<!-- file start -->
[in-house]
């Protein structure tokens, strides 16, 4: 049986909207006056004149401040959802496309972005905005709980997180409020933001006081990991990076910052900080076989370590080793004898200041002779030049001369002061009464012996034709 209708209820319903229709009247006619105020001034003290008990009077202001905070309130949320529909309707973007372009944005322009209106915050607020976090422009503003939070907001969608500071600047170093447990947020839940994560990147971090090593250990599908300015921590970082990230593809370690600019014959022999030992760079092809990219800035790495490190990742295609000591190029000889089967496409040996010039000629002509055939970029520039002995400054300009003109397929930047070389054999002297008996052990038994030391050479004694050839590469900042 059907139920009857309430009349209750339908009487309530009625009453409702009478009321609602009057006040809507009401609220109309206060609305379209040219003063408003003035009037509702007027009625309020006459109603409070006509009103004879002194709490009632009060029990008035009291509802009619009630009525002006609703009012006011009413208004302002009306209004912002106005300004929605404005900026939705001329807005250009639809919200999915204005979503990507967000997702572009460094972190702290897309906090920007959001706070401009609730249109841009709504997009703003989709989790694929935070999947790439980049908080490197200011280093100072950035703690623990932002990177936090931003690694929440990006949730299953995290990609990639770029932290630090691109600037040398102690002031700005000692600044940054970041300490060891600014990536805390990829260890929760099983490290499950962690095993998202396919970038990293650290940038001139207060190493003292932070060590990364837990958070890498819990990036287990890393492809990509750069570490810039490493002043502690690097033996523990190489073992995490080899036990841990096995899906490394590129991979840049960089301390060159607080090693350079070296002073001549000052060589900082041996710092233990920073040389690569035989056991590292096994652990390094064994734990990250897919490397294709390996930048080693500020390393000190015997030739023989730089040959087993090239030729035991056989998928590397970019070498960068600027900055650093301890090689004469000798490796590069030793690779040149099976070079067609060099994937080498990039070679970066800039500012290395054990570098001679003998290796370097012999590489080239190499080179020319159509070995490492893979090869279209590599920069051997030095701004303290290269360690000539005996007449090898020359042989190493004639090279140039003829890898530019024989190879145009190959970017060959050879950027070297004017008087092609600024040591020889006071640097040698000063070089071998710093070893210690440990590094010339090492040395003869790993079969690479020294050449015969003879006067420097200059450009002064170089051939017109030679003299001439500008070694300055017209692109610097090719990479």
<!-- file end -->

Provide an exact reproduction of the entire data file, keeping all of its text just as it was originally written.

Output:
[in-house]
């Protein structure tokens, strides 16, 4: 049986909207006056004149401040959802496309972005905005709980997180409020933001006081990991990076910052900080076989370590080793004898200041002779030049001369002061009464012996034709 209708209820319903229709009247006619105020001034003290008990009077202001905070309130949320529909309707973007372009944005322009209106915050607020976090422009503003939070907001969608500071600047170093447990947020839940994560990147971090090593250990599908300015921590970082990230593809370690600019014959022999030992760079092809990219800035790495490190990742295609000591190029000889089967496409040996010039000629002509055939970029520039002995400054300009003109397929930047070389054999002297008996052990038994030391050479004694050839590469900042 059907139920009857309430009349209750339908009487309530009625009453409702009478009321609602009057006040809507009401609220109309206060609305379209040219003063408003003035009037509702007027009625309020006459109603409070006509009103004879002194709490009632009060029990008035009291509802009619009630009525002006609703009012006011009413208004302002009306209004912002106005300004929605404005900026939705001329807005250009639809919200999915204005979503990507967000997702572009460094972190702290897309906090920007959001706070401009609730249109841009709504997009703003989709989790694929935070999947790439980049908080490197200011280093100072950035703690623990932002990177936090931003690694929440990006949730299953995290990609990639770029932290630090691109600037040398102690002031700005000692600044940054970041300490060891600014990536805390990829260890929760099983490290499950962690095993998202396919970038990293650290940038001139207060190493003292932070060590990364837990958070890498819990990036287990890393492809990509750069570490810039490493002043502690690097033996523990190489073992995490080899036990841990096995899906490394590129991979840049960089301390060159607080090693350079070296002073001549000052060589900082041996710092233990920073040389690569035989056991590292096994652990390094064994734990990250897919490397294709390996930048080693500020390393000190015997030739023989730089040959087993090239030729035991056989998928590397970019070498960068600027900055650093301890090689004469000798490796590069030793690779040149099976070079067609060099994937080498990039070679970066800039500012290395054990570098001679003998290796370097012999590489080239190499080179020319159509070995490492893979090869279209590599920069051997030095701004303290290269360690000539005996007449090898020359042989190493004639090279140039003829890898530019024989190879145009190959970017060959050879950027070297004017008087092609600024040591020889006071640097040698000063070089071998710093070893210690440990590094010339090492040395003869790993079969690479020294050449015969003879006067420097200059450009002064170089051939017109030679003299001439500008070694300055017209692109610097090719990479």